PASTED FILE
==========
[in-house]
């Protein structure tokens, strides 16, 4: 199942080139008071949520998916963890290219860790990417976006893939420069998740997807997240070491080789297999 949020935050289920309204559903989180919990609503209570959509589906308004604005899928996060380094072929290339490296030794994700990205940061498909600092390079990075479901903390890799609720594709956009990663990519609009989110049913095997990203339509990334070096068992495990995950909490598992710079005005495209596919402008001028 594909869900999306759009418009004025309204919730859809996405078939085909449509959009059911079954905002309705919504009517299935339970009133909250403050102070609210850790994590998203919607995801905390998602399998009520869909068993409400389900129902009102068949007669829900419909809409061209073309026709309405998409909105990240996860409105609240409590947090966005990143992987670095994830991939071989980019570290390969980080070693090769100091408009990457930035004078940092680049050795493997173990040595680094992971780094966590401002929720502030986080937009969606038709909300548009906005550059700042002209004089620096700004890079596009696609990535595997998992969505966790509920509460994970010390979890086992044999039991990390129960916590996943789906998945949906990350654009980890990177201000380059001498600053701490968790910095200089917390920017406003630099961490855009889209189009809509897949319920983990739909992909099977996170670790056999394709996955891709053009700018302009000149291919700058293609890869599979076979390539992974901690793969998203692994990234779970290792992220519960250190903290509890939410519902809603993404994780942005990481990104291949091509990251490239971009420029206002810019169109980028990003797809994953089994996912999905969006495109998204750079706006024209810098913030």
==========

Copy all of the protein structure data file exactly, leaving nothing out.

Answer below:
[in-house]
């Protein structure tokens, strides 16, 4: 199942080139008071949520998916963890290219860790990417976006893939420069998740997807997240070491080789297999 949020935050289920309204559903989180919990609503209570959509589906308004604005899928996060380094072929290339490296030794994700990205940061498909600092390079990075479901903390890799609720594709956009990663990519609009989110049913095997990203339509990334070096068992495990995950909490598992710079005005495209596919402008001028 594909869900999306759009418009004025309204919730859809996405078939085909449509959009059911079954905002309705919504009517299935339970009133909250403050102070609210850790994590998203919607995801905390998602399998009520869909068993409400389900129902009102068949007669829900419909809409061209073309026709309405998409909105990240996860409105609240409590947090966005990143992987670095994830991939071989980019570290390969980080070693090769100091408009990457930035004078940092680049050795493997173990040595680094992971780094966590401002929720502030986080937009969606038709909300548009906005550059700042002209004089620096700004890079596009696609990535595997998992969505966790509920509460994970010390979890086992044999039991990390129960916590996943789906998945949906990350654009980890990177201000380059001498600053701490968790910095200089917390920017406003630099961490855009889209189009809509897949319920983990739909992909099977996170670790056999394709996955891709053009700018302009000149291919700058293609890869599979076979390539992974901690793969998203692994990234779970290792992220519960250190903290509890939410519902809603993404994780942005990481990104291949091509990251490239971009420029206002810019169109980028990003797809994953089994996912999905969006495109998204750079706006024209810098913030």